STEP Explained, Part 1: Initial Planning/Program Phase By Scott Walker, CTS-D, LEED AP In March of 2010 the InfoComm Board of Directors approved the creation of the Sustainable Technology Environments Program (STEPSM) Rating System. Soon after, a task force was formed to develop the credits within STEP. This article is the first of a five-part series outlining the five phases of a STEP project. This month’s article focuses on the initial planning/program phase. ****************** When the InfoComm AV Sustainability Rating System Task Force first met to craft STEP’s framework, we began with the idea of taking everything we already do on a project and doing it greener. We also saw the need to add green tasks to our design, integration and operational processes that we should have been doing all along had we been energy-aware, waste-conscious, and resource-conservation minded. The goal of STEP is to deploy AV solutions that reduce our clients’ energy consumption, travel and waste while also greening the design and integration process along the way. However, rather than simply awarding points by hitting certain energy- or waste-reduction targets, STEP outlines the process to achieve these goals in a phase-by-phase manner, providing the design and integration teams with a methodology to navigate these new sustainability terrains. Earlier this year, InfoComm published its second ANSI standard, ANSI/INFOCOMM 2M-2010 Standard Guide for Audiovisual Systems Design and Coordination Processes, which we used as a backdrop for our approach to STEP. The first phase of a proper AV design process, as outlined in the standard, is the planning/program phase, so STEP defines how to approach the program phase from the lens of sustainability. The credits in STEP’s program phase are as follows: Credit P1: Establish/verify a STEP plan. One of the exciting aspects of STEP is the creation of a new profession in our industry, that of the STEP administrator, and the emboldening of another, that of the integrated-building technology project manager. In credit P1 the STEP administrator –who could be the AV designer/consultant, integrator, software developer, or an independent STEP consultant who oversees and manages the STEP process — kicks off the project by holding a STEP charrette, which is similar to a LEED charrette for those familiar with how LEED projects begin, wherein the sustainability goals for the project are outlined and the STEP credits to be attempted are indentified. Attendees to this charrette would include all members of the technology team (owner’s key stakeholders, designer/consultant, integrator, key manufacturers, etc.) who are identified at that stage of the project. At this meeting roles of responsibility are assigned for each credit to be attempted. Throughout the course of the project the STEP administrator manages the STEP process to ensure that all parties are doing their part as outlined in the checklist. Credit P2: Establish a paperless delivery process. Under the heading of “greening the process,” the task force wanted to incentivize processes that reduce waste throughout design and integration. In the architecture and construction industries, a great deal of paper is used to create reports, check sets, and the multiple copies of drawings and specifications that often sit rolled up in the corner of some office until they find their way to a dumpster. This credit rewards the creation of a paperless delivery process where electronic documents can be shared more widely across the project team with people only printing what they need for field-coordination purposes. Credit P3: Identify applicable sustainability requirements, programs, and products for the project. To prevent the technology team from flying blind of sustainability opportunities specific to the project, this credit awards points for the STEP administrator researching applicable federal, state and local government sustainability laws, regulations and directives, and government or industry incentives to the owner, and communicating them to the technology team prior to the commencement of any design efforts. Credit P4: Undertake a needs assessment process and publish a program report. Creating a comprehensive AV program report is already a best practice in the AV industry. The task force believes creating a clear program statement pertaining to the specific functional goals of the project can also be a green best practice in that systems can be designed to meet a clear program requirement versus being designed from a cookie-cutter approach to encompass functional requirements not requested by the owner, the result of which can be system bloat, unnecessary energy consumption, and waste. Credit P5: Provide five-year energy use/cost projections with program report and identify strategies to minimize ongoing energy consumption. Now we get to our first real game changer. Program reports typically include budgets pertaining to technology system first costs, but historically few program reports have truly dealt with life-cycle costs such as the energy to run those systems over, say, a five-year useful life. This credit awards points for calculating the anticipated AV system energy cost but also for identifying strategies such as the use of motion sensors and schedulers to shut off systems or the integration of control systems into building management to lower the overall energy consumption of the system and offset AV energy consumption through savings in other building systems, such as lighting and HVAC. Credit P6: Identify opportunities to use reclaimed equipment in the system design. E-waste is becoming a serious problem in this age of electronics. A sustainable approach to AV would maximize opportunities to reduce e-waste whenever and wherever practical. In the program phase, the designer/consultant would earn points for identifying equipment that could be reused in the new design. Where existing equipment is not reused, the designer would highlight the justifications for not reusing equipment. Credit P7: Identify end-of-life options/programs for all new and existing equipment. Knowing that in a renovation or relocation project, not all existing equipment should be reused, points are earned in credit P7 for identifying end-of-life options for old equipment, as well as new equipment when it reaches the end of its useful life. These options could include specifying equipment from manufacturers with take-back programs or identifying potential integrator programs for electronics recycling. Credit P8: Identify opportunities to interface and integrate building systems and enterprise software. STEP awards many points throughout the process for integrating building technologies to promote a smart and green facility for the owner. This credit awards points for identifying opportunities for the building systems to share sensor information, user interfaces and network resources to lower installation costs through an integrated systems design. Credit P9: Discern the project capability requirements to include the integration of a scheduling system with the other building technology. Building upon Credit P8, P9 awards a point for identifying strategies to track the physical location of people throughout a building to achieve the highest level of efficiency for energy-consuming building systems. To achieve this credit, the project team needs to document how the scheduling application will be leveraged to improve room utilization, reduce energy consumption, improve the end-user experience and utilize scheduling touch panels, if applicable. Credit P10: Identify an integrated-building technology manager on the project team and create an integrated building technology design brief. Credit P10 recognizes that integrated, intelligent, efficient buildings are more likely to be achieved if someone is hired to manage the technology integration process across the many disparate technology trades within the building. Points are awarded for the owner hiring an integrated-building technology (IBT) project manager to oversee this process. This new role could be filled by a seasoned AV industry veteran with knowledge of AV, IT, security and building automation technologies. Credit P AV1: Capture/review data on owner’s current annual travel metrics; present findings in report. With credit P AV1 you will recognize a difference in the credit number designation. Why the “AV” descriptor? Well, as the task force was outlining STEP, we had in mind the broader goal of building STEP’s framework to fit any low-voltage building technology deployment, not just AV deployments. In indentifying the 67 credits currently in STEP, we realized that roughly 80 percent of them could be applied to any building technology. Credit P AV1 is the only AV specific credit in program phase. For projects where videoconferencing or rich-media capture play a role, this credit tasks the owner, with help from the designer or perhaps a videoconferencing manufacturer, with gathering the owner’s “before” travel metrics. One of the goals of STEP is to move the conversation from hardware specs or end-of-the-year “specials” to return-on-investment calculations. To make a valid ROI assessment, current travel metrics must be gathered to determine realistic travel-offset potential from a new deployment. ************** STEP is a new way of doing business and offers new opportunities for smart technology companies to differentiate themselves in an increasingly commoditized market. By delivering greater value to our customers, we should be able to increase revenues and profit margins while simultaneously reducing our clients’ long-term total costs of ownership. AV providers will be challenged to create the new templates and deliverables STEP will require, but once we build our processes around STEP, the upside for all parties will increase. Is your company ready to take that STEP? Scott Walker, CTS-D, LEED® AP, is president and CEO of Waveguide Consulting, a national AV, IT and acoustical consulting firm. Scott is a past president of InfoComm International, and he currently chairs InfoComm’s AV Sustainability Task Force, which is responsible for developing the Sustainable Technology Environments Program (STEPSM) rating system. Scott can be reached at email@example.com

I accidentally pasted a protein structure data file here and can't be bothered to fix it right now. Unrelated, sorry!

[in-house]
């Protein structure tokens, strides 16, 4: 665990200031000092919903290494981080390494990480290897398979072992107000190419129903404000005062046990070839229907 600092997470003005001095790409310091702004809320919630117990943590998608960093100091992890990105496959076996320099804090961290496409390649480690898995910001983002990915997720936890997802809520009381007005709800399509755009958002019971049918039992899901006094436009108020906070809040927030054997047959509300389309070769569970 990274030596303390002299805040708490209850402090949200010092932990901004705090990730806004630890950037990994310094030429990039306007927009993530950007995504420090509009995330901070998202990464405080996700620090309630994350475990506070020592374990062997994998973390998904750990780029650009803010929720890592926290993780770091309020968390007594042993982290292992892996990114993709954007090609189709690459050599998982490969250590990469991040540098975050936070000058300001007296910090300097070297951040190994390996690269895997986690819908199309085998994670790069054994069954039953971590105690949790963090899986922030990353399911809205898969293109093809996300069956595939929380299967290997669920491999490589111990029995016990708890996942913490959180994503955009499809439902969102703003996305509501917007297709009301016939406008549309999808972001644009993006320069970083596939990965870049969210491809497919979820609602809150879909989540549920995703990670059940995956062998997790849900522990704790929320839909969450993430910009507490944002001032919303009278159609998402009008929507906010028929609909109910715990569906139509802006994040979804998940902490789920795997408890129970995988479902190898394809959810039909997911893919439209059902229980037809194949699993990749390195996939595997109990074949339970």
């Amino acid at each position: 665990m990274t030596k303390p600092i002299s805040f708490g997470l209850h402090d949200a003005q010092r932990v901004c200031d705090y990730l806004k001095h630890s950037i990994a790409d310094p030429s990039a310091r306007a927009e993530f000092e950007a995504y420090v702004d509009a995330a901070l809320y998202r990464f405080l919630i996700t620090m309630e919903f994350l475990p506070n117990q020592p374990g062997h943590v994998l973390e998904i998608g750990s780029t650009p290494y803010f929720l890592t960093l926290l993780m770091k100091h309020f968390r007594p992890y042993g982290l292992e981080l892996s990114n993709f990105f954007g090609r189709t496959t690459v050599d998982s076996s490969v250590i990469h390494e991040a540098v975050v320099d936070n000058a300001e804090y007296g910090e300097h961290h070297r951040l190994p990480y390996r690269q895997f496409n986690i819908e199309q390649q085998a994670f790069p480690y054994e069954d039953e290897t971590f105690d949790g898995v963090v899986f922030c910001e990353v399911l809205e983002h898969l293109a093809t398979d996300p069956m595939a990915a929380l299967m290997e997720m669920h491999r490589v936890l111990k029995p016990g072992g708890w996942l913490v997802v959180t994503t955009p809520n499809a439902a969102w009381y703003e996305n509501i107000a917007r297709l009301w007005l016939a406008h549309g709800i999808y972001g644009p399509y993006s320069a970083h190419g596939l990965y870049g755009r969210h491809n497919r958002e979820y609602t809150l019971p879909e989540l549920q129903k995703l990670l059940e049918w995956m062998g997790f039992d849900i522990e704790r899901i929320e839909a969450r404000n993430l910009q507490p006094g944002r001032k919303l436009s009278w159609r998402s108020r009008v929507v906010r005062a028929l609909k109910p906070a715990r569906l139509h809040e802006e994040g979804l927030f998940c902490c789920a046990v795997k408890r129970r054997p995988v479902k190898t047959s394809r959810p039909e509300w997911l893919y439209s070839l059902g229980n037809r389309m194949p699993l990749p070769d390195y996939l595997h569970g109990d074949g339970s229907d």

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Incommunicado: A Nasty Epidemic By Midori Connolly As the sustainability movement has matured, a troubling behavior has swept across industries faster than the snorting fury of the H1N1 flu. This unique virus has rendered companies frozen with inactivity when it comes to the communication of their sustainable practices. The nasty situation is comprised of the loudmouth greenwashing, the brazen green fatigue, and the ugly and silent (yes, haha) cousin of greenmuting. Probably the most well-known communications blunder is greenwashing. If you’re not familiar, you need to read the Seven Sins of Greenwashing, brought to you by the brilliant people at Terrachoice Marketing. But, basically, greenwashing is the act of misleading consumers regarding the environmental practices of a company or the environmental benefits of a product or service. It ranges from outright lies to the claims of being green for doing something that is already required by law (e.g., no CFCs). Another distant cousin that presents a challenge to organizations is green fatigue – the perception that people just aren’t interested in green anymore because it was a fad. Finally, like the tickle of a chronic cough, there is the annoying persistence of greenmuting that seems to permeate the AV industry more than anything else. Greenmuting is simply not talking about environmental efforts being made within an organization. In last month’s column, I singled out a prime example of the situation of greenmuting. As impressive as the company’s environmental efforts have been, there is a frustrating lack of information available to the interested consumer. But, it was unfair of me to point out only one organization. As a business owner responsible for the procurement of audiovisual equipment, I frequently have to deal with this issue. For a recent event of ours, of 19 manufacturers represented, I could only find seven that had made any kind of public statement on their environmental policies. And that is with an extensive focus on buying from environmentally conscious companies! But the onus doesn’t lie just with our manufacturers. We — rental and staging companies, integrators, installers, designers, consultants… all AV professionals — have a responsibility to take stock of how we operate as well. You see, if we establish our own culture of sustainability, then we will begin to systematically focus on how to best achieve energy efficiency or discover which products would be of most benefit to our or our clients’ green goals. This is how to transform an industry, with the creation of a culture. Next month I’ll provide you with some concrete steps that you can take to battle these communication ills and begin to generate your own green culture — whether you are brand new to sustainability or a veteran of the movement. Midori Connolly is CEO and Chief AVGirl of Pulse Staging & Events, Inc. in Escondido, California. She wrote the first-ever set of Sustainable Staging guidelines after discovering none existed. She is the vice-chair of the AV committee for the U.S. EPA’s Green Meetings Standards and regularly speaks and writes about corporate social responsibility and green practices in live events and meeting planning. Reach her at firstname.lastname@example.org